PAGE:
(06-23-2019, 09:06 AM)Sean Manning Wrote: its not hard to find the fall of the Roman empire interpreted that way in the wider culture by people who read books?

Oh certainly. But I do wonder whether, even in the widest popular culture, there isn't a vague idea that the old notions of ravaging barbarian hordes are maybe a bit outdated - or perhaps that view is in turn only suggested by populist blowhards who want to 'overturn' such fashionable stuff etc etc?


(06-23-2019, 09:06 AM)Sean Manning Wrote: one problem with the maps with scary arrows is that they often present a 50 year process, which began when the Romans recruited some barbarian soldiers, as a single military campaign

Yes, I agree. Certainly in terms of the Goths and their various movements 378-418: the usual big swooping arrows make them look like one united people, with a plan, perhaps directed by Goth-Command... Ultimately all these big movement maps resemble divisional battle plans from the Franco-Prussian war or something, which was probably around the time they first appeared in historical studies!

But as far as Alaric is concerned, the debate around 'immigration' is superfluous anyway - his army/nation/whatever had its genesis within the Roman empire. Interestingly, I notice that Jerome refers to the men who sacked Rome in 410 as 'a congress of deserters and slaves'.

But this is a long way, I think, from presenting Alaric as a 'normal' Roman general, like Stilicho or Arbogast, leading a normal-for-the-5th-century Roman army, and that the sack of Rome was 'the most genteel of sacks, with all sorts of niceties being observed... and has more the appearance of a troop of soldiers getting a bit out of hand' (as Ralph Mathison puts it, in 'Roma a Gothis Alarico duce capta est', 2013).
Nathan Ross
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#10
(06-23-2019, 10:36 AM)Nathan Ross Wrote:
(06-23-2019, 09:06 AM)Sean Manning Wrote: here is Halsall's take ... the current drama between them and Halsall.

Thanks - I've read Halsall's blog with great interest in the past, but I hadn't seen that post.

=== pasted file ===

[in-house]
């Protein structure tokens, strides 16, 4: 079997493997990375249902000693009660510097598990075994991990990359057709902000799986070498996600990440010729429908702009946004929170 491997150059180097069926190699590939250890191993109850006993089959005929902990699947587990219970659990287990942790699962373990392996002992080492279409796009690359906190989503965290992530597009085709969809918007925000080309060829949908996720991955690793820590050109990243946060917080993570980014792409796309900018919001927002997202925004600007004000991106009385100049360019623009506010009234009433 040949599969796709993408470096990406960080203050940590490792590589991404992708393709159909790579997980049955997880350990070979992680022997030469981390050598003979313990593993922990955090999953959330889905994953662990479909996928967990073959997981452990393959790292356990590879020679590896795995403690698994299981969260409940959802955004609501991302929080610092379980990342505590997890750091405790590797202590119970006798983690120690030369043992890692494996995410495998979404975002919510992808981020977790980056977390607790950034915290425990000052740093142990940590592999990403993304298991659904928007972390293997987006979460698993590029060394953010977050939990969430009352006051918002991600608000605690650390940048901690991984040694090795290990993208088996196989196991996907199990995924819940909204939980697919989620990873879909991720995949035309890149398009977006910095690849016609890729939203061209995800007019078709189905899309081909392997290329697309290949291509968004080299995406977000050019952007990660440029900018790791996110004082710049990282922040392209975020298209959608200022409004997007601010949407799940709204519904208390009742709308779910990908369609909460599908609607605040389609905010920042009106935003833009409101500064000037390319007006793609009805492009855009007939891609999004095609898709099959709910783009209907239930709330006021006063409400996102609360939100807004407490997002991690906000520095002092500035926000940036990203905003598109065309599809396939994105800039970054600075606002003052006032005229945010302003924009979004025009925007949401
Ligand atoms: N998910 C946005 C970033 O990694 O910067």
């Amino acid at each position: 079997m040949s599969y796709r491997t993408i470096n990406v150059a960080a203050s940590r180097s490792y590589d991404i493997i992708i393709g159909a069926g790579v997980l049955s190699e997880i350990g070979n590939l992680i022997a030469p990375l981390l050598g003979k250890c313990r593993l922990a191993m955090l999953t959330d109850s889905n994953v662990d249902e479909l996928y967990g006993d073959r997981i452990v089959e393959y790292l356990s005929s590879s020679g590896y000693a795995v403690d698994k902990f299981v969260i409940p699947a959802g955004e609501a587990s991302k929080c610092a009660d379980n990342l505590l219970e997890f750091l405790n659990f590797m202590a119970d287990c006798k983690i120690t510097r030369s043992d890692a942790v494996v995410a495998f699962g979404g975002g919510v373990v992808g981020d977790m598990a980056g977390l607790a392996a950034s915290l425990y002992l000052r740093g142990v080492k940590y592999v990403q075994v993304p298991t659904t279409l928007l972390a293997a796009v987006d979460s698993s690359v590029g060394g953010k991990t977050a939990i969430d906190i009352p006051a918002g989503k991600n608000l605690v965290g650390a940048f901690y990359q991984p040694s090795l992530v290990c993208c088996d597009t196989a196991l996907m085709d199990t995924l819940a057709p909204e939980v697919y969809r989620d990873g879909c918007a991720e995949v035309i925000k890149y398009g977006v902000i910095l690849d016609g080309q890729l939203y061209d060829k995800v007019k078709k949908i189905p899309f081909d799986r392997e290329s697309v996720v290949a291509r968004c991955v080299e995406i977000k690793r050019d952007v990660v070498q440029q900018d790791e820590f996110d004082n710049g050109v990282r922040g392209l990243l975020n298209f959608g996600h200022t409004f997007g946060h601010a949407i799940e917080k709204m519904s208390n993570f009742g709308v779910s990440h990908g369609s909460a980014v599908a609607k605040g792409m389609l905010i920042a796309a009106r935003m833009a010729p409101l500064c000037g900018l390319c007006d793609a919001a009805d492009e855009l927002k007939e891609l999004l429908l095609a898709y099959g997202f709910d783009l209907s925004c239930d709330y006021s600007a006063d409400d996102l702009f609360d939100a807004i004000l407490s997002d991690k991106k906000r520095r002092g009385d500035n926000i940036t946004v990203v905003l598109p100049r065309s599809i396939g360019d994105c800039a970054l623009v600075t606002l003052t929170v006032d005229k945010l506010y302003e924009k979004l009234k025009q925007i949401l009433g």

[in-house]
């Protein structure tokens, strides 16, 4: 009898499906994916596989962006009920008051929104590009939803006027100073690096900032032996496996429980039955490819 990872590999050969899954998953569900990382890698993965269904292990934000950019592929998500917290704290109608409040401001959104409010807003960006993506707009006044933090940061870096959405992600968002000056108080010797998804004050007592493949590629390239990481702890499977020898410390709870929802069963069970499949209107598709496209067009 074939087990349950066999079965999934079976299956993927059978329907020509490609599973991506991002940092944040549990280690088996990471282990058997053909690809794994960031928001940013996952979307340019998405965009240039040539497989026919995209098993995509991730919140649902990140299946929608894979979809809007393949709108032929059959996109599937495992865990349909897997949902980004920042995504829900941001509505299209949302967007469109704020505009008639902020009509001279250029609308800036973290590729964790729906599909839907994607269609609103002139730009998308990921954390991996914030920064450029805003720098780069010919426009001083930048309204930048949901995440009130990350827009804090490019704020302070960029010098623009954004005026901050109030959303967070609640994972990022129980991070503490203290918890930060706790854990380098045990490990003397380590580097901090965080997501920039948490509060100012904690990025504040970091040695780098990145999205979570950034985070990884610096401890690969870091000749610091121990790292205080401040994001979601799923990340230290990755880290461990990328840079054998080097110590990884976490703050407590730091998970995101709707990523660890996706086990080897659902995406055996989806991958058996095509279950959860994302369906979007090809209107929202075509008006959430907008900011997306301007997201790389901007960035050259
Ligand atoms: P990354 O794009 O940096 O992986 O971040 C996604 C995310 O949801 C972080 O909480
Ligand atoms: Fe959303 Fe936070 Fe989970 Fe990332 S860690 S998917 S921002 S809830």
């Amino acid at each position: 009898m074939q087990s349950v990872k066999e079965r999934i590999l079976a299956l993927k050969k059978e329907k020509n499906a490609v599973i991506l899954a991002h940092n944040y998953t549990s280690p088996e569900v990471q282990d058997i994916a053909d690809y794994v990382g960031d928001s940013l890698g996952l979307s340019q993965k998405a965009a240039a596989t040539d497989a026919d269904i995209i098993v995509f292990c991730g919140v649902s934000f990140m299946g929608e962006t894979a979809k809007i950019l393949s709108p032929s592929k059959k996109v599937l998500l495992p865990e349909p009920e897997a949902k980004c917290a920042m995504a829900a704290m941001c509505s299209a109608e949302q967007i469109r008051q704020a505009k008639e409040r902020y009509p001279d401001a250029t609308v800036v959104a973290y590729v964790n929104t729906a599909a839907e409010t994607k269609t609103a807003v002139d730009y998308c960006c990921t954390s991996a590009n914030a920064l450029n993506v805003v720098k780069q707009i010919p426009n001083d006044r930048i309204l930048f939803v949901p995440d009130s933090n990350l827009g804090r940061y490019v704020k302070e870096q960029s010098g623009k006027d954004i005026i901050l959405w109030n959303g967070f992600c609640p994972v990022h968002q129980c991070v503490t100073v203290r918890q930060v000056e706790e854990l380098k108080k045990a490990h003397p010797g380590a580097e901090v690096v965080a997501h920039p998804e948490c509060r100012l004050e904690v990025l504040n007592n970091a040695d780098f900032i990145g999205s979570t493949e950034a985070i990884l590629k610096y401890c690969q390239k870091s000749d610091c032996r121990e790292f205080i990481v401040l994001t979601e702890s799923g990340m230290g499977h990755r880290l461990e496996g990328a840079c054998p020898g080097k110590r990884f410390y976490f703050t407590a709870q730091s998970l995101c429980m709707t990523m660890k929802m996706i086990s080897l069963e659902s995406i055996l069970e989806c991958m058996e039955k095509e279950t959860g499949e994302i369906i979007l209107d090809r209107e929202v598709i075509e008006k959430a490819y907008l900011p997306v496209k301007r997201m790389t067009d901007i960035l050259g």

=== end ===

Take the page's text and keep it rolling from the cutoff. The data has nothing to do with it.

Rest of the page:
There does seem to be a long-running and quite amazingly impassioned beef between certain historians in this field - although I wonder how much of it is powered by the personalities concerned, and their supposed prestige or influence (or lack of it) outside of their immediate academic circle!
Yes, I work in Achaemenid studies, the other end of classical antiquity (and in Austria not the UK) so if I wanted to get a handle on the situation, the first thing to do would be to read books by three or so other researchers. I am a little bit uncomfortable seeing scholars call their colleagues "not the sharpest knife in the drawer" in footnotes, it seems that that could do as much to interrupt someone's career as sinister back-room dealings and old boys' networks.

I will say this: a very large minority of the US military sees themselves as Spartans or legionaries standing up against the oriental or barbarian hordes Sad And it does not take much digging to find people who present themselves as defending civilized, Christian Europe against barbarian, Moslem intruders and cite Charles Martel at Tours as a model. Nor people in the wider culture whose interpretations of archaeogenetics sound like something they should be working out in private with a lover rather that in public as a scholarly project. So to me, saying that the old racist and colonialist ideas are behind us is not just wrong but dangerous.

But I also agree that its wrong to excuse or minimize atrocities committed by a disadvantaged group (or blame them on anonymous lower-class 'soldiers'). I have a blog post sketched about how a BBC In Our Time interview talked about Ottoman atrocities in the 16th century without using phrases like "flayed alive" or "contrary to the terms of surrender, the prisoners were all killed."
Nullis in verba

I have not checked this forum frequently since 2013, but I hope that these old posts have some value. I now have a blog on books, swords, and the curious things humans do with them.